A few miles to the south stands Queen’s University, where I’ve shared ritual strawberries and cream with the half-Protestant, half-Catholic graduating class of ’79. To the west I can see the Shankill Road, where I’ve pushed my way through noisy, cheerful Protestant crowds to buy a crisp Armagh apple, or admire flower shops blazing with the roses for which the north is famous.Not far from apartments to rent in brussels lies the Catholic-populated Falls Road, which can be an equally noisy, equally cheerful thoroughfare despite the constant undercurrent of violence.
Both streets funnel throngs of workers and shoppers into downtown Belfast, where everyone must submit to body searches at security posts that ring the business district. Inside the gates, where traffic is banned, new buildings are rising, old ones are being restored, and the streets and well-stocked stores are alive with Northern Irish voices, whose accent is a memorable blend of Scottish and Irish. If there is a way to distinguish Catholics from Protestants just by looking and listening, I never learned it.
The nights are different. From my window in accommodation prague I’ve heard the crash of bombs, the rattle of gunfire, and the constant moaning of police sirens. But I can also hear strident disco music pounding from the penthouse ballroom, which offers dancing “with the Charming Poppet of Your Choice.”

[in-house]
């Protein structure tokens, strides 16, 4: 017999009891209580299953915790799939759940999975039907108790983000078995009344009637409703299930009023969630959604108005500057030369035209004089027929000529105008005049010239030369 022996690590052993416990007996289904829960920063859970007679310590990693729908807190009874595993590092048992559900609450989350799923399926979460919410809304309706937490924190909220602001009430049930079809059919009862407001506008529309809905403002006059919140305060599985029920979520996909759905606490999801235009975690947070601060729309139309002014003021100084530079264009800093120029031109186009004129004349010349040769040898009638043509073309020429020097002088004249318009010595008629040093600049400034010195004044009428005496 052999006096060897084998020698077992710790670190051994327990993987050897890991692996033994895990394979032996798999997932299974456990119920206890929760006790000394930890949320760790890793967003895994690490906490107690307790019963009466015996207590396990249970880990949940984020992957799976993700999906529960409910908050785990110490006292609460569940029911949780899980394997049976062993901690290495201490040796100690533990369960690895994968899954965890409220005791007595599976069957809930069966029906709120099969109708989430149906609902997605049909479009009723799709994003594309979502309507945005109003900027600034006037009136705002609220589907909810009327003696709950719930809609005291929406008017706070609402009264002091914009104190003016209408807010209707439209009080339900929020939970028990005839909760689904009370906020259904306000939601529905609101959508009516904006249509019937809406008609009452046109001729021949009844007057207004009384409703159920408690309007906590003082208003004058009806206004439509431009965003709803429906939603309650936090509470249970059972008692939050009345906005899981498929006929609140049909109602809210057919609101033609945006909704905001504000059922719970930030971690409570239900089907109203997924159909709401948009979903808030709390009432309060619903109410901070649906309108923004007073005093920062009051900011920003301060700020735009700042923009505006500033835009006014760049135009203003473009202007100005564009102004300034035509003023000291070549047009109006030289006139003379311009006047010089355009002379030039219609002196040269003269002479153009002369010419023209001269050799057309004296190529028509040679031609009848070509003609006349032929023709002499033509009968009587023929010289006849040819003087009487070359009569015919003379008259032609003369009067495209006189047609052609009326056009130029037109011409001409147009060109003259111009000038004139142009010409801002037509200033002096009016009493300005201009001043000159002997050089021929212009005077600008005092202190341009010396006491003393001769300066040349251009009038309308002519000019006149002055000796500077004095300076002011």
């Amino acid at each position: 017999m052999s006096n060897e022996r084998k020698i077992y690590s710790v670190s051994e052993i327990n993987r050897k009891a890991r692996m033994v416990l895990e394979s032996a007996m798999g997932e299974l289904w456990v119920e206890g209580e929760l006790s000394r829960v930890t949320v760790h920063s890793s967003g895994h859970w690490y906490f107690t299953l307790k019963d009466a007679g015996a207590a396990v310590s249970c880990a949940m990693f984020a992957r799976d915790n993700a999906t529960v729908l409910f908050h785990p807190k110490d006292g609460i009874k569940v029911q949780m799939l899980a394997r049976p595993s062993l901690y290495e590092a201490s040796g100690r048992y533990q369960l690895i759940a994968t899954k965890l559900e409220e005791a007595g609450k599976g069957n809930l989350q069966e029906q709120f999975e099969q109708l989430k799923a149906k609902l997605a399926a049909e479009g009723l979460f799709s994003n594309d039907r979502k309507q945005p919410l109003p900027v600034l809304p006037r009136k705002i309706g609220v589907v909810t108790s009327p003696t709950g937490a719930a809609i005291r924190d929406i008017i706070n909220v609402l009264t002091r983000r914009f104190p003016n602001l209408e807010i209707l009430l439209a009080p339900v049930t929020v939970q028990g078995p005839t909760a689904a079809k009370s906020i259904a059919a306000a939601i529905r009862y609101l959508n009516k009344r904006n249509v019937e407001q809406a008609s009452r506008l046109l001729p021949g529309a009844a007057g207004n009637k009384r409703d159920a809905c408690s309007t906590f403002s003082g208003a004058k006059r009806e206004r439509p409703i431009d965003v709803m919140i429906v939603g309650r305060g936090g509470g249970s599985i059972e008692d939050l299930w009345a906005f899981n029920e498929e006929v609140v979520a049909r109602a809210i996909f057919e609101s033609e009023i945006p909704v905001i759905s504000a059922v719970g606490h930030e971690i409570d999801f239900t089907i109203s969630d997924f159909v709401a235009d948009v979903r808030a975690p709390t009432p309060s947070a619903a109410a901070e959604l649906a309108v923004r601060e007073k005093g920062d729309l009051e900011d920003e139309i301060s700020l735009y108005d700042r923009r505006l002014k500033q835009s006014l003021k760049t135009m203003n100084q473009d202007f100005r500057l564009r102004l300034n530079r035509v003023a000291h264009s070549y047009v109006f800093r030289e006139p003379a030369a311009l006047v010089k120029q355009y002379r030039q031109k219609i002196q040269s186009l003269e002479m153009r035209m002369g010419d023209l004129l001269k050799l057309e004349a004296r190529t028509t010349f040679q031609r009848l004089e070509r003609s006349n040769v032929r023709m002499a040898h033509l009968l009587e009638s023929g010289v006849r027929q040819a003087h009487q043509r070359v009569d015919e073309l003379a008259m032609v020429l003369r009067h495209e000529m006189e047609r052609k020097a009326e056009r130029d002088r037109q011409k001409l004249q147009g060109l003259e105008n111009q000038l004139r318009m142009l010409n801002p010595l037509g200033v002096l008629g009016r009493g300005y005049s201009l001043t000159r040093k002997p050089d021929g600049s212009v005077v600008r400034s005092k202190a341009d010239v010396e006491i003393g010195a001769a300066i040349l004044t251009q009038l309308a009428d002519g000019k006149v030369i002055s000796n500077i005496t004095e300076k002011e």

Poppets notwithstanding, my heart is won by a pretty Catholic girl from West Belfast, who has come in secret to meet her Protestant fiancé.
“Here’s me, born and bred in Belfast, and I was 22 before I ever met a Protestant boy,” she says. “We’re afraid to tell our families; they’d be destroyed with shame. We’ll have to go away to be married, to England or Canada. Anywhere, just so we can find a wee bit of peace.”
Peace. The word is on everyone’s lips today—if not in everyone’s hearts. Solutions abound, each one excluding others, like a fistful of stones.
Cut your arm. Burn your hand. Break a leg. None of these will heal properly without adequate vitamin C along with other essential nutrients. Nor will severe bruises or wounds heal properly. http://news.bbc.co.uk/2/hi/health/4238250.stm
Sore throat Earache, High fever All can begin with an infection that overwhelms your body’s natural defenses. Vitamin C, along with other essential nutrients, optimizes your body’s natural capacity to resist illness and helps keep your tissues healthy.
Up tight or up in smoke. With both acute stress and heavy cigarette smoking, the plasma levels of vitamin C in your blood may be lowered.
So, you could be robbing your body of this essential vitamin without even knowing it. Up your iron, Vitamin C increases your body’s ability to absorb iron from food when they are taken together. Iron is the most common deficiency in the diet, and may be related to a loss of energy.
There are many reasons why your body needs an adequate intake of vitamin C. Yet your body doesn’t make it. Vitamin C must come from food or vitamin supplements. So, eat a balanced diet. You can also look for fortified foods when you shop or take a supplement containing vitamin C every day just to be sure.